The Law Offices of Jonathan Stone
Hackettstown law firm serving clients throughout New Jersey
Call Today 800-491-5622
Areas & Topics

Hackettstown New Jersey Legal Blog

Bad spending habits that can leave you in debt

Poor spending habits can easily lead to debt for many people in New Jersey. Identifying bad habits is the first step to changing your behavior and fixing your finances once and for all. The following are a few examples of spending habits you must change if you want to avoid financial instability.

AARP cautions against letting late fees pile up regarding credit card payments. You can avoid these late fees by implementing automatic payments through your bank, for both credit cards as well as other recurring bills. That way you won’t need to worry about remembering to make payments each month, which can be difficult when you have numerous bills to pay.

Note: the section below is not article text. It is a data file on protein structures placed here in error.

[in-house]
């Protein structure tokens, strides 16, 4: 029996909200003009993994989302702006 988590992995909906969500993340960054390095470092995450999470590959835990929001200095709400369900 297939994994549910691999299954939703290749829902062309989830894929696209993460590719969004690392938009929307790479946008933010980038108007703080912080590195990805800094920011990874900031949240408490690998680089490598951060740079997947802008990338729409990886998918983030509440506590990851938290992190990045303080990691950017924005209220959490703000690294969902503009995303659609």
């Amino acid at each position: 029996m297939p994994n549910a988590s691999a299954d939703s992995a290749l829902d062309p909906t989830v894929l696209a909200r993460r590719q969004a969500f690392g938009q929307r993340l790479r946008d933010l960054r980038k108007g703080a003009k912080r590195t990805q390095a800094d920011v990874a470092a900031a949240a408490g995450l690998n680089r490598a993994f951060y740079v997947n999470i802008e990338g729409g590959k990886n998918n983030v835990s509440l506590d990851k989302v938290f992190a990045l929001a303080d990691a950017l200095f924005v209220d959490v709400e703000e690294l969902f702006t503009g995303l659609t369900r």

Can I discharge a student loan through bankruptcy?

Many college graduates in New Jersey find themselves unable to pay back their student loans, which can sometimes be exorbitant. However, unlike other types of debt student loans are not typically able to be discharged in bankruptcy. According to Forbes, this trend could be changing, which might help students get a handle on debt and prevent future financial hardship.

In the past student loans were able to be discharged in many instances. After 1976 Congress enacted laws that stated that these loans could only be discharged if students had been repaying them for five years, which was then extended to seven years. In 1998 the laws changed yet again to stipulate that student loans could not be discharged unless the debtor showed that repaying a loan caused undue hardship.

Credit card debt and Chapter 7

Many people choose to move forward with a bankruptcy because they are struggling with credit card debt, a problem that has become especially common in the U.S. Not all of the people who take on a significant amount of credit card debt do so out of irresponsibility. In fact, some find themselves in this tricky position because of a health crisis or an injury that left them unable to work, prompting them to turn to their credit card to buy groceries or take care of bills. Worse, interest may have made their debt balloon out of control.